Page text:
d4873b63-0956-42a7-9dcf-bd64e495a9ff /srv/a\x20b

Here, a b is escaped as a\x20b. You can use printf "%b" in bash to expand the escaped characters:

$ findmnt -n -t ext4 -o UUID,TARGET -r | bash -c 'while read -r uuid point; do printf "%b\n" "$point"; done'
/
...
/srv/media
/srv/a b
/a b
/srv/a b
  • Yes, my findmnt supports json output. However, in my output I see bind mounts as targets at the same level as mounts such as 3ac663cc-e7e4-4764-7a7a-1d3fa16b376b /foo/files. Examining the json, I see no way to distinguish between them on this system. I will post the json output in an update to my question, but they are all listed exactly the same. – MountainX Mar 14 '18 at 1:03
  • @MountainX what version of util-linux? – muru Mar 14 '18 at 1:07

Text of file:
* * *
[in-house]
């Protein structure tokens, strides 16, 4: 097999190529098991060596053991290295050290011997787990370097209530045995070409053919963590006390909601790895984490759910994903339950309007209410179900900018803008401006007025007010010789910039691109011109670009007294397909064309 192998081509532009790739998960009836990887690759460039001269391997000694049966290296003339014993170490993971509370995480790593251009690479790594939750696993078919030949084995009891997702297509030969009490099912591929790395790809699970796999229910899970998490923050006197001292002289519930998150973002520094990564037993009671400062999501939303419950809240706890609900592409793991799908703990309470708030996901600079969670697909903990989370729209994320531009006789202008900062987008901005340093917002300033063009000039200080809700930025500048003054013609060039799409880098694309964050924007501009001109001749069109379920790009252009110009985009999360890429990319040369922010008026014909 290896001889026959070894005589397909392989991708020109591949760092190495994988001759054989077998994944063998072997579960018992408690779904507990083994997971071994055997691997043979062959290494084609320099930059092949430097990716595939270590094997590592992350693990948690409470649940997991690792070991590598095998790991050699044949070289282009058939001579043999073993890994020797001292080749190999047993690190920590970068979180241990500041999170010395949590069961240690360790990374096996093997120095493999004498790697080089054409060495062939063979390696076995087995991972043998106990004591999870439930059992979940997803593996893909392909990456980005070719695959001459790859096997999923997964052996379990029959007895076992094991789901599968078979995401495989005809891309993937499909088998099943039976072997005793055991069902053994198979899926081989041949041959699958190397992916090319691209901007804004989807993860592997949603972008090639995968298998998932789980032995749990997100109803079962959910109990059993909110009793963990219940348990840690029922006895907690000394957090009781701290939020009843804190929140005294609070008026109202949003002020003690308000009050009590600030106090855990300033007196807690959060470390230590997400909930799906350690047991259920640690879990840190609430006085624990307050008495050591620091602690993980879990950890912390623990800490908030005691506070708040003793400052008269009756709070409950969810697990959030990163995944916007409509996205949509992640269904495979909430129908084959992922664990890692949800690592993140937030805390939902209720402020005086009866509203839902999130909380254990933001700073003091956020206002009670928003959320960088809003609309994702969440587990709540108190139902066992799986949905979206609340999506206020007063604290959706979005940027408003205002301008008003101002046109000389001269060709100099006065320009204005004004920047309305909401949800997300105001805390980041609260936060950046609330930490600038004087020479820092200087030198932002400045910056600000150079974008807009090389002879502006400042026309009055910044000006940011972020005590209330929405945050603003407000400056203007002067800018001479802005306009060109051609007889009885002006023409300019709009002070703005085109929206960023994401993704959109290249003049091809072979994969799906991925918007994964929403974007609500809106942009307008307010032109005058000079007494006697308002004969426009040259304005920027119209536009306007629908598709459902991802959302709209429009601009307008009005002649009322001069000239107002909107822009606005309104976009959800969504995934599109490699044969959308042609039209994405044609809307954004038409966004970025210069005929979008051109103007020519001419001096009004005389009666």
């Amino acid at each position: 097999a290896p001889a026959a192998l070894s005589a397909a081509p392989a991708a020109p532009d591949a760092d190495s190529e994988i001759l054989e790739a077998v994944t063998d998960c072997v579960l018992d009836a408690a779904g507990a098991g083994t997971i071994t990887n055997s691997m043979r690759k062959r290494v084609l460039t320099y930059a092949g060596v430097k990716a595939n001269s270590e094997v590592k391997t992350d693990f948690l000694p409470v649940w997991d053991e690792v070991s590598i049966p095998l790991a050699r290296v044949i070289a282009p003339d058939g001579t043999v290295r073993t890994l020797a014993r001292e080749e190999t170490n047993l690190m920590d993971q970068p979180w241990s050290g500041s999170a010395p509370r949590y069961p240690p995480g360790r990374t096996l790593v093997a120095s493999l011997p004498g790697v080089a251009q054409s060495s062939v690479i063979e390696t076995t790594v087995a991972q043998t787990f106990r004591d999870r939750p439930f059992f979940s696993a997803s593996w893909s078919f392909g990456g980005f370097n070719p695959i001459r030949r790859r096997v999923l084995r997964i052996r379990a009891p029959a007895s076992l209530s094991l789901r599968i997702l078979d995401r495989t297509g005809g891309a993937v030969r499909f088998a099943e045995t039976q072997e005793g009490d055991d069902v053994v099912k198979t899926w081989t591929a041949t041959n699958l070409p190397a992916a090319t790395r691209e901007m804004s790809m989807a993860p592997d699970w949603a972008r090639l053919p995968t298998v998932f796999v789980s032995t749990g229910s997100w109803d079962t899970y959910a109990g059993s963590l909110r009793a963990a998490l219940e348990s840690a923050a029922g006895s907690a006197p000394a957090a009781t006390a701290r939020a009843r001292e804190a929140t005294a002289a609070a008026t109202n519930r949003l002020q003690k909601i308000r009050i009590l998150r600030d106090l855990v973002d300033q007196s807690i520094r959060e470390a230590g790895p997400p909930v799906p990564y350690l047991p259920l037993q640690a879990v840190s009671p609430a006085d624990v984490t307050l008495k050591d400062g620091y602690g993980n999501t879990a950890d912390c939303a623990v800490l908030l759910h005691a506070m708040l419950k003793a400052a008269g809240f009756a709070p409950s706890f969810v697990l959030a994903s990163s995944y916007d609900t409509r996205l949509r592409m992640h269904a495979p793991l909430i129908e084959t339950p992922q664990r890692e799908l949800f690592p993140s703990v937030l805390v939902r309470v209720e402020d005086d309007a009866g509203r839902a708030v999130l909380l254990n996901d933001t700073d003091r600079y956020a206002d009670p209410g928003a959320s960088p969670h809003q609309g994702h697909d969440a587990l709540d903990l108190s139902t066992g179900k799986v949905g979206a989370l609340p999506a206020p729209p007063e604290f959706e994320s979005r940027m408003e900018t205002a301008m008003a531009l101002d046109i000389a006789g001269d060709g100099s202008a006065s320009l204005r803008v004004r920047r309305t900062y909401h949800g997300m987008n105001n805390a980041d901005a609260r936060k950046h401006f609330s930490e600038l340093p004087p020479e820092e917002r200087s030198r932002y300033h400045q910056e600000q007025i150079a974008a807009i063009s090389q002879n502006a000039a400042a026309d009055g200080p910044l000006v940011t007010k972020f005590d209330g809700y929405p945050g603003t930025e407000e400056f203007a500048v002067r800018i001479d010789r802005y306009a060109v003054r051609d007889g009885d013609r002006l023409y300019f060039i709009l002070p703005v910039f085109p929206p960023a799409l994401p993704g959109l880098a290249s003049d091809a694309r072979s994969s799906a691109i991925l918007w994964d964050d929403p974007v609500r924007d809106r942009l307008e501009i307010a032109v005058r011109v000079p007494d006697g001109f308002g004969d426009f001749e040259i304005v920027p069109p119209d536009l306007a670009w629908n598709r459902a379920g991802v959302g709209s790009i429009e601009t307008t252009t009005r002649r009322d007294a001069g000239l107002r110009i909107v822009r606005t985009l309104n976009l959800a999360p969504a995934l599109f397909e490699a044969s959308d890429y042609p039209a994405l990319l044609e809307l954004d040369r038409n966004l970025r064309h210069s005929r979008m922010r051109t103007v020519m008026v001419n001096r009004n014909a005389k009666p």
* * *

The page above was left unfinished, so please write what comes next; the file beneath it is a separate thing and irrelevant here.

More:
• @MountainX alternately, I think you could use lsblk for the same purpose, perhaps? lsblk --json -o UUID,fstype,mountpoint and then use jq to filter only btrfs filesystems? – muru Mar 14 '18 at 1:23
  • @MountainX nah, I tried it out. lsblk reports a bind mountpoint instead of the original. I'll keep looking for something that matches binds. – muru Mar 14 '18 at 1:35
  • @MountainX I rewrote the answer. Seems it's not possible to distinguish bind mounts. – muru Mar 14 '18 at 2:21